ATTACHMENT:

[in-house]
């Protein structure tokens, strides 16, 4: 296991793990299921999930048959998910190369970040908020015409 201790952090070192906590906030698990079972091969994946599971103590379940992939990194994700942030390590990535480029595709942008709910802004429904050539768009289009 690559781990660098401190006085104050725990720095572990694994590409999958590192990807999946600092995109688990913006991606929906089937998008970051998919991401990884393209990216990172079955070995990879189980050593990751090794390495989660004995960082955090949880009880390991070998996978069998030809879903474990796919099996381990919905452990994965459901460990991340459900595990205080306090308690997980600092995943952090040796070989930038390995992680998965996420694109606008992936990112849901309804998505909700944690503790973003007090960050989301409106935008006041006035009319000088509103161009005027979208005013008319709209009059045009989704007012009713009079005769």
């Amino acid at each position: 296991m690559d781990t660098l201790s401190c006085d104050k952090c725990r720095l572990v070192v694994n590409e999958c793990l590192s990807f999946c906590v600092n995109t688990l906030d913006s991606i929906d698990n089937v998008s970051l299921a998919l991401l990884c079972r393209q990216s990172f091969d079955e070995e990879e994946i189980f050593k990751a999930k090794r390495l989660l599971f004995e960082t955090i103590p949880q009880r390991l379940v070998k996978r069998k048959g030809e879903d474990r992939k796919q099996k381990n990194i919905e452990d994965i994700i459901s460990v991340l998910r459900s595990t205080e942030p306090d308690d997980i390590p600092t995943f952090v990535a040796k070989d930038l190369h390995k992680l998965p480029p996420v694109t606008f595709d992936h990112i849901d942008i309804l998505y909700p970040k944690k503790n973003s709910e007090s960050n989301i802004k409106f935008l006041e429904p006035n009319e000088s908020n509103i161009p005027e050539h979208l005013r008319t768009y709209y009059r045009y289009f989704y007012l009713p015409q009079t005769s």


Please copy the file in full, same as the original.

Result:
[in-house]
């Protein structure tokens, strides 16, 4: 296991793990299921999930048959998910190369970040908020015409 201790952090070192906590906030698990079972091969994946599971103590379940992939990194994700942030390590990535480029595709942008709910802004429904050539768009289009 690559781990660098401190006085104050725990720095572990694994590409999958590192990807999946600092995109688990913006991606929906089937998008970051998919991401990884393209990216990172079955070995990879189980050593990751090794390495989660004995960082955090949880009880390991070998996978069998030809879903474990796919099996381990919905452990994965459901460990991340459900595990205080306090308690997980600092995943952090040796070989930038390995992680998965996420694109606008992936990112849901309804998505909700944690503790973003007090960050989301409106935008006041006035009319000088509103161009005027979208005013008319709209009059045009989704007012009713009079005769």
């Amino acid at each position: 296991m690559d781990t660098l201790s401190c006085d104050k952090c725990r720095l572990v070192v694994n590409e999958c793990l590192s990807f999946c906590v600092n995109t688990l906030d913006s991606i929906d698990n089937v998008s970051l299921a998919l991401l990884c079972r393209q990216s990172f091969d079955e070995e990879e994946i189980f050593k990751a999930k090794r390495l989660l599971f004995e960082t955090i103590p949880q009880r390991l379940v070998k996978r069998k048959g030809e879903d474990r992939k796919q099996k381990n990194i919905e452990d994965i994700i459901s460990v991340l998910r459900s595990t205080e942030p306090d308690d997980i390590p600092t995943f952090v990535a040796k070989d930038l190369h390995k992680l998965p480029p996420v694109t606008f595709d992936h990112i849901d942008i309804l998505y909700p970040k944690k503790n973003s709910e007090s960050n989301i802004k409106f935008l006041e429904p006035n009319e000088s908020n509103i161009p005027e050539h979208l005013r008319t768009y709209y009059r045009y289009f989704y007012l009713p015409q009079t005769s």